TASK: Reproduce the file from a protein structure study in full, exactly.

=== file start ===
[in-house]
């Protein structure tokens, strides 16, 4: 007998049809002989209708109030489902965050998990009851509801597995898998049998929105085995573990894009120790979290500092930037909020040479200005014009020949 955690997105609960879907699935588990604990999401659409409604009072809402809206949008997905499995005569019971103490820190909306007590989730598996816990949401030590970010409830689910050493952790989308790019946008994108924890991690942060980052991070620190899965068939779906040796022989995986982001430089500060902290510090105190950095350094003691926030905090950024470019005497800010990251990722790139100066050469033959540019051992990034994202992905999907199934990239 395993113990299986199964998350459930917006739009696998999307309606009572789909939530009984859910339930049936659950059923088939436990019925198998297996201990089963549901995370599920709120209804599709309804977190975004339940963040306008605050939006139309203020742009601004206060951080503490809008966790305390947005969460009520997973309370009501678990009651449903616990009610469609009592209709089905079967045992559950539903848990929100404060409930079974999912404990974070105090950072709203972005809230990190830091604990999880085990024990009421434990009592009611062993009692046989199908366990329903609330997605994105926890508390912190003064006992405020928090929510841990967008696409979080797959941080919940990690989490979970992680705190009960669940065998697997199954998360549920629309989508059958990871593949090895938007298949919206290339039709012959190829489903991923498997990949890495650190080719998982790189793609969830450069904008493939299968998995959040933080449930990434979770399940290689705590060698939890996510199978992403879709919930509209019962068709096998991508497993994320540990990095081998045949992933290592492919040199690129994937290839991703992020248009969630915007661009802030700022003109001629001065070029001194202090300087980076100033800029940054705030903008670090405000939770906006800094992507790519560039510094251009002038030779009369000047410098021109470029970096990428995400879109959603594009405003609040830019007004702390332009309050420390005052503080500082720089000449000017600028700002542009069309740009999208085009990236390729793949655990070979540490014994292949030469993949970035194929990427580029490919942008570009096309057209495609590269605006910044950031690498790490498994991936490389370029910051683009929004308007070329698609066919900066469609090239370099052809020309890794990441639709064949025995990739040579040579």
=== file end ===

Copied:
[in-house]
């Protein structure tokens, strides 16, 4: 007998049809002989209708109030489902965050998990009851509801597995898998049998929105085995573990894009120790979290500092930037909020040479200005014009020949 955690997105609960879907699935588990604990999401659409409604009072809402809206949008997905499995005569019971103490820190909306007590989730598996816990949401030590970010409830689910050493952790989308790019946008994108924890991690942060980052991070620190899965068939779906040796022989995986982001430089500060902290510090105190950095350094003691926030905090950024470019005497800010990251990722790139100066050469033959540019051992990034994202992905999907199934990239 395993113990299986199964998350459930917006739009696998999307309606009572789909939530009984859910339930049936659950059923088939436990019925198998297996201990089963549901995370599920709120209804599709309804977190975004339940963040306008605050939006139309203020742009601004206060951080503490809008966790305390947005969460009520997973309370009501678990009651449903616990009610469609009592209709089905079967045992559950539903848990929100404060409930079974999912404990974070105090950072709203972005809230990190830091604990999880085990024990009421434990009592009611062993009692046989199908366990329903609330997605994105926890508390912190003064006992405020928090929510841990967008696409979080797959941080919940990690989490979970992680705190009960669940065998697997199954998360549920629309989508059958990871593949090895938007298949919206290339039709012959190829489903991923498997990949890495650190080719998982790189793609969830450069904008493939299968998995959040933080449930990434979770399940290689705590060698939890996510199978992403879709919930509209019962068709096998991508497993994320540990990095081998045949992933290592492919040199690129994937290839991703992020248009969630915007661009802030700022003109001629001065070029001194202090300087980076100033800029940054705030903008670090405000939770906006800094992507790519560039510094251009002038030779009369000047410098021109470029970096990428995400879109959603594009405003609040830019007004702390332009309050420390005052503080500082720089000449000017600028700002542009069309740009999208085009990236390729793949655990070979540490014994292949030469993949970035194929990427580029490919942008570009096309057209495609590269605006910044950031690498790490498994991936490389370029910051683009929004308007070329698609066919900066469609090239370099052809020309890794990441639709064949025995990739040579040579």